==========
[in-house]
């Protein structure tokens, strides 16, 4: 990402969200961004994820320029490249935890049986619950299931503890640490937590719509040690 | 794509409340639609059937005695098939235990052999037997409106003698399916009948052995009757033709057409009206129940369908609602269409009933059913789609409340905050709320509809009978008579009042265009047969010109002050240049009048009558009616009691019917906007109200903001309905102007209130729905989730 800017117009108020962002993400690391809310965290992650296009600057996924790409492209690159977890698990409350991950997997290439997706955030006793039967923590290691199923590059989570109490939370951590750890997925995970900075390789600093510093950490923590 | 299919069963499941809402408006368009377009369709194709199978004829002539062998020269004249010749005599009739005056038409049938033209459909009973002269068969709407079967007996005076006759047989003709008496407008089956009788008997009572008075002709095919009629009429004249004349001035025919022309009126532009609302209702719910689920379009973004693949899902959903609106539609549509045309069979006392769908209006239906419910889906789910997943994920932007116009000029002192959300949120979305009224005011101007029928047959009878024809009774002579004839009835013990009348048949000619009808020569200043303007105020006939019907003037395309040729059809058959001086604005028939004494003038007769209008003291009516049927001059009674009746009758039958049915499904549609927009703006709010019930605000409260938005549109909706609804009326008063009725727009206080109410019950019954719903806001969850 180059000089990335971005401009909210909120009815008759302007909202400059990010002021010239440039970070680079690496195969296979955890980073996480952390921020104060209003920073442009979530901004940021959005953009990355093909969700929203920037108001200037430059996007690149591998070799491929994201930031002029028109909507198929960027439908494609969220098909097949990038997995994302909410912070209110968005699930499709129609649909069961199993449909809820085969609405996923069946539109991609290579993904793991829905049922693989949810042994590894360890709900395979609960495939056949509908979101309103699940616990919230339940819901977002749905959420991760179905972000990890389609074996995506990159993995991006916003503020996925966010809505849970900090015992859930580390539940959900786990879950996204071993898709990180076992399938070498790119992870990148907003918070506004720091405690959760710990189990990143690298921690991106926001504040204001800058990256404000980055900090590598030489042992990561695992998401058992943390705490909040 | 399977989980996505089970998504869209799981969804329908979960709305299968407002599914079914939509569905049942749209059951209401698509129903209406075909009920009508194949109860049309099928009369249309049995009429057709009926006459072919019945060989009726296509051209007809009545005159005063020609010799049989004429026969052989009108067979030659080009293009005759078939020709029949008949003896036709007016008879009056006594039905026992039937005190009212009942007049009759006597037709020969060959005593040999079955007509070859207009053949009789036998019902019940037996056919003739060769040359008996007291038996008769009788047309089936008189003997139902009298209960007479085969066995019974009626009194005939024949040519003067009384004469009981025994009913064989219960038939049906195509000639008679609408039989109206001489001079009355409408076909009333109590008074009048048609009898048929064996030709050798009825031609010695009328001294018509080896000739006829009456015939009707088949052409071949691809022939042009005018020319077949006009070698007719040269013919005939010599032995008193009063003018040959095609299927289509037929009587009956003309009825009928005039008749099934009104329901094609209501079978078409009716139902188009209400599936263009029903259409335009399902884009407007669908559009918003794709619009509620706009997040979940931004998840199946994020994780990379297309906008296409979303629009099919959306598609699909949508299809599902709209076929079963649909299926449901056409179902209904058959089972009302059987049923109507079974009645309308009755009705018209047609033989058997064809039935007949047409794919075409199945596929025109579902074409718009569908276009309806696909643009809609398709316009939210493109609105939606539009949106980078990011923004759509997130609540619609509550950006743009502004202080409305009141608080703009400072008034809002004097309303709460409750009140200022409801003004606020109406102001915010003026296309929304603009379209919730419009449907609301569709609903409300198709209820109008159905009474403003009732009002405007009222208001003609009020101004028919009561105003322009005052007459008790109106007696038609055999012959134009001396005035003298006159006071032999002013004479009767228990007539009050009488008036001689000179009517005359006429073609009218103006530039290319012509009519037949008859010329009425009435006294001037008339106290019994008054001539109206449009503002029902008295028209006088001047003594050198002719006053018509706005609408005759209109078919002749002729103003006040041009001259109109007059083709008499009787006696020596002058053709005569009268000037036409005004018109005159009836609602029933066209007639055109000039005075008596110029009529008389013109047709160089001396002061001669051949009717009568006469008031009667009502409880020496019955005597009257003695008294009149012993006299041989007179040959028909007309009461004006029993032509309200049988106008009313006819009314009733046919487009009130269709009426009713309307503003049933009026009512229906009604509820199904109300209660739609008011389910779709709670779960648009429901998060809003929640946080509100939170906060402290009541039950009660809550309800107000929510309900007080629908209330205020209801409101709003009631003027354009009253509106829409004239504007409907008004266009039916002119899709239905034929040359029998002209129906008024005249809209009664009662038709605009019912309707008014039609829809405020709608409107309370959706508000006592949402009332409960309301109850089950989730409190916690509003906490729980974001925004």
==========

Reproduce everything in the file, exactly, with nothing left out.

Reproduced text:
[in-house]
């Protein structure tokens, strides 16, 4: 990402969200961004994820320029490249935890049986619950299931503890640490937590719509040690 | 794509409340639609059937005695098939235990052999037997409106003698399916009948052995009757033709057409009206129940369908609602269409009933059913789609409340905050709320509809009978008579009042265009047969010109002050240049009048009558009616009691019917906007109200903001309905102007209130729905989730 800017117009108020962002993400690391809310965290992650296009600057996924790409492209690159977890698990409350991950997997290439997706955030006793039967923590290691199923590059989570109490939370951590750890997925995970900075390789600093510093950490923590 | 299919069963499941809402408006368009377009369709194709199978004829002539062998020269004249010749005599009739005056038409049938033209459909009973002269068969709407079967007996005076006759047989003709008496407008089956009788008997009572008075002709095919009629009429004249004349001035025919022309009126532009609302209702719910689920379009973004693949899902959903609106539609549509045309069979006392769908209006239906419910889906789910997943994920932007116009000029002192959300949120979305009224005011101007029928047959009878024809009774002579004839009835013990009348048949000619009808020569200043303007105020006939019907003037395309040729059809058959001086604005028939004494003038007769209008003291009516049927001059009674009746009758039958049915499904549609927009703006709010019930605000409260938005549109909706609804009326008063009725727009206080109410019950019954719903806001969850 180059000089990335971005401009909210909120009815008759302007909202400059990010002021010239440039970070680079690496195969296979955890980073996480952390921020104060209003920073442009979530901004940021959005953009990355093909969700929203920037108001200037430059996007690149591998070799491929994201930031002029028109909507198929960027439908494609969220098909097949990038997995994302909410912070209110968005699930499709129609649909069961199993449909809820085969609405996923069946539109991609290579993904793991829905049922693989949810042994590894360890709900395979609960495939056949509908979101309103699940616990919230339940819901977002749905959420991760179905972000990890389609074996995506990159993995991006916003503020996925966010809505849970900090015992859930580390539940959900786990879950996204071993898709990180076992399938070498790119992870990148907003918070506004720091405690959760710990189990990143690298921690991106926001504040204001800058990256404000980055900090590598030489042992990561695992998401058992943390705490909040 | 399977989980996505089970998504869209799981969804329908979960709305299968407002599914079914939509569905049942749209059951209401698509129903209406075909009920009508194949109860049309099928009369249309049995009429057709009926006459072919019945060989009726296509051209007809009545005159005063020609010799049989004429026969052989009108067979030659080009293009005759078939020709029949008949003896036709007016008879009056006594039905026992039937005190009212009942007049009759006597037709020969060959005593040999079955007509070859207009053949009789036998019902019940037996056919003739060769040359008996007291038996008769009788047309089936008189003997139902009298209960007479085969066995019974009626009194005939024949040519003067009384004469009981025994009913064989219960038939049906195509000639008679609408039989109206001489001079009355409408076909009333109590008074009048048609009898048929064996030709050798009825031609010695009328001294018509080896000739006829009456015939009707088949052409071949691809022939042009005018020319077949006009070698007719040269013919005939010599032995008193009063003018040959095609299927289509037929009587009956003309009825009928005039008749099934009104329901094609209501079978078409009716139902188009209400599936263009029903259409335009399902884009407007669908559009918003794709619009509620706009997040979940931004998840199946994020994780990379297309906008296409979303629009099919959306598609699909949508299809599902709209076929079963649909299926449901056409179902209904058959089972009302059987049923109507079974009645309308009755009705018209047609033989058997064809039935007949047409794919075409199945596929025109579902074409718009569908276009309806696909643009809609398709316009939210493109609105939606539009949106980078990011923004759509997130609540619609509550950006743009502004202080409305009141608080703009400072008034809002004097309303709460409750009140200022409801003004606020109406102001915010003026296309929304603009379209919730419009449907609301569709609903409300198709209820109008159905009474403003009732009002405007009222208001003609009020101004028919009561105003322009005052007459008790109106007696038609055999012959134009001396005035003298006159006071032999002013004479009767228990007539009050009488008036001689000179009517005359006429073609009218103006530039290319012509009519037949008859010329009425009435006294001037008339106290019994008054001539109206449009503002029902008295028209006088001047003594050198002719006053018509706005609408005759209109078919002749002729103003006040041009001259109109007059083709008499009787006696020596002058053709005569009268000037036409005004018109005159009836609602029933066209007639055109000039005075008596110029009529008389013109047709160089001396002061001669051949009717009568006469008031009667009502409880020496019955005597009257003695008294009149012993006299041989007179040959028909007309009461004006029993032509309200049988106008009313006819009314009733046919487009009130269709009426009713309307503003049933009026009512229906009604509820199904109300209660739609008011389910779709709670779960648009429901998060809003929640946080509100939170906060402290009541039950009660809550309800107000929510309900007080629908209330205020209801409101709003009631003027354009009253509106829409004239504007409907008004266009039916002119899709239905034929040359029998002209129906008024005249809209009664009662038709605009019912309707008014039609829809405020709608409107309370959706508000006592949402009332409960309301109850089950989730409190916690509003906490729980974001925004």